6. Longdon P, Henderson A. Intestinal pseudo-obstruction following the use of enteral charcoal and sorbitol and mechanical ventilation with papaveretum sedation for theophylline poisoning. Drug Safety 1992; 7: 74–7.

💊 Pharmacokinetics

Sorbitol is poorly absorbed from the gastrointestinal tract after oral or rectal use. It is metabolised mainly in the liver, to fructose, a reaction catalysed by the enzyme sorbitol dehydrogenase. Some sorbitol may be converted directly to glucose by the enzyme aldose reductase.

💊 Uses and Administration

Sorbitol is a polyhydric sugar alcohol (polyol) with half the sweetening power of sucrose. It occurs naturally in many fruits and vegetables and is prepared commercially by the reduction of glucose. It has been given as a 30% solution as an alternative to glucose in parenteral nutrition but its use is not recommended because of the risk of lactic acidosis. Sorbitol may be given orally or rectally as an osmotic laxative in the management of constipation; doses of 20 to 50 g have been suggested. Solutions containing about 3% of sorbitol are used as irrigating fluids in transurethral surgical procedures. Sorbitol was formerly given intravenously as a 50% solution as an osmotic diuretic. Sorbitol also acts as a bulk sweetening agent. It is used in limited quantities as a sweetener in energy-reduced diabetic food products. It is also used as an alternative to sucrose in many sugar-free oral liquid preparations and in sugar-free foods as it is less likely to cause dental caries. Sorbitol also has humectant and stabilising properties and is used in various pharmaceutical and cosmetic products including toothpaste.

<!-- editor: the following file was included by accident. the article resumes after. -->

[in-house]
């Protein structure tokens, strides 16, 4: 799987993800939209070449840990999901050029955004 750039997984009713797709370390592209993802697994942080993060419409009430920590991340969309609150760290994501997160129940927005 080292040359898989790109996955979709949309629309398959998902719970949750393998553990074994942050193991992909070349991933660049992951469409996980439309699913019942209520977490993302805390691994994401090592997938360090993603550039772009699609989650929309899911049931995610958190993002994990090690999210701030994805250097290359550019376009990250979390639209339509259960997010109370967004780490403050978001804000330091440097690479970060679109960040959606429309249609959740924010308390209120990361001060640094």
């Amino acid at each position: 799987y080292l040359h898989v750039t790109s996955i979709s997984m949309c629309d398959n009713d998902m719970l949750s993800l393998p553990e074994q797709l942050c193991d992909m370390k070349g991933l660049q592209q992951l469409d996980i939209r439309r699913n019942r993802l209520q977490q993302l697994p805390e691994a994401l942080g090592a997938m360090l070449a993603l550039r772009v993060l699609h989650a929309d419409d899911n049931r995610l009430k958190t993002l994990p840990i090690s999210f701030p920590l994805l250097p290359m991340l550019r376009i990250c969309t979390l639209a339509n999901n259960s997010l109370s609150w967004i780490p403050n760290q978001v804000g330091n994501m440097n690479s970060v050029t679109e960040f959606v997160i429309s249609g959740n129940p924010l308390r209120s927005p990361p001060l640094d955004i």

💊 Preparations

Ph. Eur.: Sorbitol, Liquid (Crystallising); Sorbitol, Liquid (Non-crystallising); Sorbitol, Liquid, Partially Dehydrated; USNF 26: Noncrystallizing Sorbitol Solution; USP 31: Sorbitol Solution.

Proprietary Preparations

Arg.: Progras†; Austral.: Sorbilax; Braz.: Minilax; Cz.: Ardeanutrisol SO†; Hung.: Szorbit†; Swed.: Cystosol†; Resulax. Multi-ingredient: Arg.: Humectante Bucal; Micronema; Austral.: Aquae; Carbosorb S; Fleet Micro-Enema; Medevac†; Microlax; Austria: Glandosane; Lemazol; Microklist; Resectal; Trommgallol; Yal; Belg.: Microlax; Spagulax Sorbitol; Braz.: Anekron; Biliflux†; Colachofra; Hepalin; Hepatobe†; Hepatox; Hormo Hepatico†; Canad.: Charac Tol; Charcodote; Microlax; Salivart; Chile: Salivart†; Secand; Tabletas Phillips; Cz.: Yal ; Denm.: Klyx; Fin.: Klyx; Microlax; Somanol + Ethanol; Fr.: Apilaxe†; Artisial; Exova†; Hepacholine†; Hepagrume; Hepargitol; Microlax; Nivabetol; Ornitaine; Parapsyllium; Schoum; Spagulax au Sorbitol; SST; Ger.: Flacar; Freka-Drainjet Purisole; Glandosane; Klysma Sorbit; Microklist; Tutofusin S†; Yal; Hong Kong: Aquae; Glandosane; Microlax; Salivart; Hung.: Balansol; Yal†; India: Alkasol-P; Livocip; Mecolin; Sorbiline; Sorliv; Indon.: Laxarec; Microlax; Israel: Charcodote; Spray Mint; Ital.: Citroepatina; Macrolax; Magisbile†; Novilax; Sorbiclis; Malaysia: Microlax†; Mex.: Clyss-Go; Neth.: Klyx; Microlax; Norw.: Klyx; Microlax; NZ: Carbosorb S†; Carbosorb XS; Medevac†; Microlax; Pol.: Purisole SM; Rektiolax; Port.: Clyss-Go; Glandosane; Purisole; Rus.: Microlax (Микролакс); S.Afr.: Agofell; Microlax†; Spain: Sugarbil; Vitaphakol; Swed.: Klyx; Microlax; Vi-Siblin S; Switz.: Agarol Soft; Cital†; Glandosane; Microklist; Pursana; Yal; Thai.: Glandosane†; Tu rk .: Charflo Sorbitol; Kansilak; Libalaks; Sabalax; UK: Glandosane; Luborant; Relaxit; Saliva Natura; SST; USA: Actidose with Sorbitol; Moi-Stir; Numoisyn; Plax; Salivart; Venez.: Clys-Go†.
Published January 26, 2019.